‘Somerset Reacquainted’ ‘SHIFT’
Two projects occupied me during the lockdown year, becoming linked in my creative output. In 2019 I took on the coordination of a Contains Art - Somerset Wildlife Trust partnership project, a development project for a group of Somerset artists, responding to the aims of Somerset Wildlife Trust’s ‘Somerset’s Brilliant Coast’ initiative. In spite of lockdown restrictions the group came together during 2020-21 for some field research and meetings, learning from SWT’s project leader and marine biologist Dr Mark Ward.
In spring 2020 Somerset Art Works initiated a project ‘Somerset Reacquainted’ to connect artists through the lockdown, giving a platform for artists to share the experience of working within the enforced limits of our locality, with restricted resources. I was delighted to be invited to take part. My focus during the spring lockdown, became the rockpools on Watchet’s West Beach. Inspired by the Brilliant Coast connection I became fascinated with seaweeds. I enjoyed the slow, painstaking process of unravelling the delicate algae, drying and pressing them to use in prints. A challenge was being unable to travel to Double Elephant Print Workshop in Exeter, so I was thrown back on my tiny, tabletop press. ‘Somerset Reacquainted’ was exhibited at the Somerset Rural Life Museum in the autumn of 2020 and toured to several Somerset venues in 2021, with new work. 'SHIFT", an exhibition presenting the coast project was shown at East Quay, Watchet, In the autumn of 2021. Plans are in train for the project to continue. I have also been able to exhibit prints developed as a progression from these projects at Exeter RAMM with Double Elephant members. This exhibition opened briefly in October 2021 but was curtailed by lockdown. It will reopened on 20 November 2021, running to 23 January 2022.
‘Sylva’: A response to the forests and woodlands of the Quantock Hills and Exmoor
.This work was created for a group exhibition that I coordinated at Halsway Manor, National Centre for Folk Arts, on the edge of the Quantock Hills AONB, during Somerset Art Weeks Festival, 2019, As well as being SAW's Silver Anniversary, 2019 was the Centenary year of the Forestry Commission, which manages much of the Quantock Forest. There was a wish to highlight the importance of the cycle of decay and renewal through the forest floor and, in general, the fragility of this natural environment. I collaborated with artist Lucy Lean in an investigation of Japanese boro tradition, in which fabric is constantly recycled to repair and renew garments through a layered patchwork with distinctive stitchwork. We each created a kimono-like, lifesize garment. Mine was made entirely from recycled prints from my hoard of proofs, failures and rejects. For the printed paper to be thin enough for this purpose it had to be soaked and the top layer carefully separated. Some ‘patches’ were overprinted using leaf, fern and root structures, collected in the forest, dried, pressed and used as stencils. These natural materials were also used as textures in the collagraph plates used to print other work for the project. Besides the kimono smaller pieces were also constructed by stitching recycled print patches. This process of recycling waste prints into new work is ongoing.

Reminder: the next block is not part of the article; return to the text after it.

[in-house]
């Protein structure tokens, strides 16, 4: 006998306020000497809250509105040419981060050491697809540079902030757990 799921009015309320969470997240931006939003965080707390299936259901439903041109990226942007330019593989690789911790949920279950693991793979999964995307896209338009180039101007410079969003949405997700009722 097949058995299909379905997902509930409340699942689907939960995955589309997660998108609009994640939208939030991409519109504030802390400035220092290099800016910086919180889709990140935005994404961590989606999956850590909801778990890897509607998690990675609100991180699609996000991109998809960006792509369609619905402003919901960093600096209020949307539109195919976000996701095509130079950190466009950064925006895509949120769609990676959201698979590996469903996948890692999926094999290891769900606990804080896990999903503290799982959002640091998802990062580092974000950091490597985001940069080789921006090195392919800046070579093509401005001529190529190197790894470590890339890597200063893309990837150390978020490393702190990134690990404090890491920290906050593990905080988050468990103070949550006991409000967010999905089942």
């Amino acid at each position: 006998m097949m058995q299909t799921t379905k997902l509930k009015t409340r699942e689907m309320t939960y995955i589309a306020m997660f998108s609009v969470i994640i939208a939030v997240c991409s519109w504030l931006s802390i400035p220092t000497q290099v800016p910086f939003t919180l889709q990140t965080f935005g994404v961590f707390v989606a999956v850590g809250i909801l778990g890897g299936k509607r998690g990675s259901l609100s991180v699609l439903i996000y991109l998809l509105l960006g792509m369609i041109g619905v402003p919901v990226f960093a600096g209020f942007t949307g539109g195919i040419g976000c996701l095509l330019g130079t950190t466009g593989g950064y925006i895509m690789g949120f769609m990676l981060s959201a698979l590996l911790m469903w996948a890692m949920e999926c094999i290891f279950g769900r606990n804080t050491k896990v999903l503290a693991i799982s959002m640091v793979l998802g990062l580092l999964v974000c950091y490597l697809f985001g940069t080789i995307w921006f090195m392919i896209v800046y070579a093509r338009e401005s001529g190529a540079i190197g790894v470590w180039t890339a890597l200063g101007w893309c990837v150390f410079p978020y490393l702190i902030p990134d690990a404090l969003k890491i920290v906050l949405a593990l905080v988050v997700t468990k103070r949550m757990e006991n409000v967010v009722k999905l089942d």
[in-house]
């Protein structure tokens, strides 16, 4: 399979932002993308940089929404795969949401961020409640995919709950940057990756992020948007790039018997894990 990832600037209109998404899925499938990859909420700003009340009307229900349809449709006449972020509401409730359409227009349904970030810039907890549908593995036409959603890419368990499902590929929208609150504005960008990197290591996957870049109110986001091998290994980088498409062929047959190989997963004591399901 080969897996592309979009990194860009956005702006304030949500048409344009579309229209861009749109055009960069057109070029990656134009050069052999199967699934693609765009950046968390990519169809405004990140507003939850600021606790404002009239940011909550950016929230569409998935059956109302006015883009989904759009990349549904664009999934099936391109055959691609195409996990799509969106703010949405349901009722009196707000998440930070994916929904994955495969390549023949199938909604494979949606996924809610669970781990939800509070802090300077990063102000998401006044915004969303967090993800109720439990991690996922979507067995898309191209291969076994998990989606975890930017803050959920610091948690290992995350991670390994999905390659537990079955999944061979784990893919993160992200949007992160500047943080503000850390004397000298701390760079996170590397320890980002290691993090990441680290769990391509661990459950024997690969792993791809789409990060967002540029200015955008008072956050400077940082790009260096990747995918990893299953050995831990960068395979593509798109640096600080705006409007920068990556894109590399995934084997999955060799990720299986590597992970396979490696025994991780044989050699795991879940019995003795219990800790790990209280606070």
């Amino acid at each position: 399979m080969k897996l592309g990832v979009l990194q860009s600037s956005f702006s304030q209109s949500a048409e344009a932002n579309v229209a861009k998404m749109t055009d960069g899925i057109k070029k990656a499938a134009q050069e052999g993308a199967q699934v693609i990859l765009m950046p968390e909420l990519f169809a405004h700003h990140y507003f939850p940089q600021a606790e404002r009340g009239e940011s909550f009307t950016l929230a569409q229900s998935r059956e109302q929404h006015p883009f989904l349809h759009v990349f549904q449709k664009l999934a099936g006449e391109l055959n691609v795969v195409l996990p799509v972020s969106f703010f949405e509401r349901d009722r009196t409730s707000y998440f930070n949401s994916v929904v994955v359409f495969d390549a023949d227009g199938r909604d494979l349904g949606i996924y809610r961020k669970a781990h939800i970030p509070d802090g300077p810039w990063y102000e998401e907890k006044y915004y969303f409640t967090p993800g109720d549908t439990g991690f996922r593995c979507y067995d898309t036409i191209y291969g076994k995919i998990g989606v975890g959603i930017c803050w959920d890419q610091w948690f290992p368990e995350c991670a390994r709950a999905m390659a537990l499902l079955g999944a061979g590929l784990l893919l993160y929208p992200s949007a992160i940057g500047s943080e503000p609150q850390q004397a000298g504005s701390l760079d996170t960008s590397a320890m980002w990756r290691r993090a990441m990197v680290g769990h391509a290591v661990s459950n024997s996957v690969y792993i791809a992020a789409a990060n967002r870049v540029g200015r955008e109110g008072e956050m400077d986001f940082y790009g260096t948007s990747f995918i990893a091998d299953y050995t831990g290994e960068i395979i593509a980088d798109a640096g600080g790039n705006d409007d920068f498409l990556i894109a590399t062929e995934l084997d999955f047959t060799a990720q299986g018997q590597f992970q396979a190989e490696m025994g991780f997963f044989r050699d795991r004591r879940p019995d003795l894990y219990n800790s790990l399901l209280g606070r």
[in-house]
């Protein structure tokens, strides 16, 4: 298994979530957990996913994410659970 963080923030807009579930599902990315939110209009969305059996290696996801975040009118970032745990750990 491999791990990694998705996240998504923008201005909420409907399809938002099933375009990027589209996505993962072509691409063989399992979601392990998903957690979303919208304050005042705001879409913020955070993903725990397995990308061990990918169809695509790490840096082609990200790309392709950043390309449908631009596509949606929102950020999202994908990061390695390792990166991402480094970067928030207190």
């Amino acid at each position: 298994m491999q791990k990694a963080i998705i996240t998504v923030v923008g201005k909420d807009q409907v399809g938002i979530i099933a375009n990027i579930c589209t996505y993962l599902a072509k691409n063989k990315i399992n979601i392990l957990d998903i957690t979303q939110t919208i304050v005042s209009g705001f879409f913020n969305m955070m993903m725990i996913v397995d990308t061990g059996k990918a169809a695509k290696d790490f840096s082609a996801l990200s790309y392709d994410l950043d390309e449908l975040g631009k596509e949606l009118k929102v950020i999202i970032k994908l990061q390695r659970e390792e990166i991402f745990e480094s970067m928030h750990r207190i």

A continuing inspiration for my work has been the unique geology of the West Somerset coast, which is well known to geologists for its exposure of lower Jurassic strata. During 2015-16 I was part of a development project that supported a group of artists to make work responding to this theme. We investigated the subject deeply, making field trips with local geologists, visiting museums, researching geological texts and maps and following other relevant creative projects. The 'geology project' group showed twice at Contains Art, continuing to develop new work, then took exhibitions to The Town Mill at Lyme Regis, during the Lyme Regis Fossil Festival in 2018 and later to The Somerset Earth Science Centre in 2019 for their 'Mendip Rocks' festival. My own work responds to the visual impact of the layered colours and textures in the cliffs and across the foreshore but also to the stratigraphic diagrammatic presentation and description of these layers in the British Geological Survey memoirs that form the basis of their geological maps.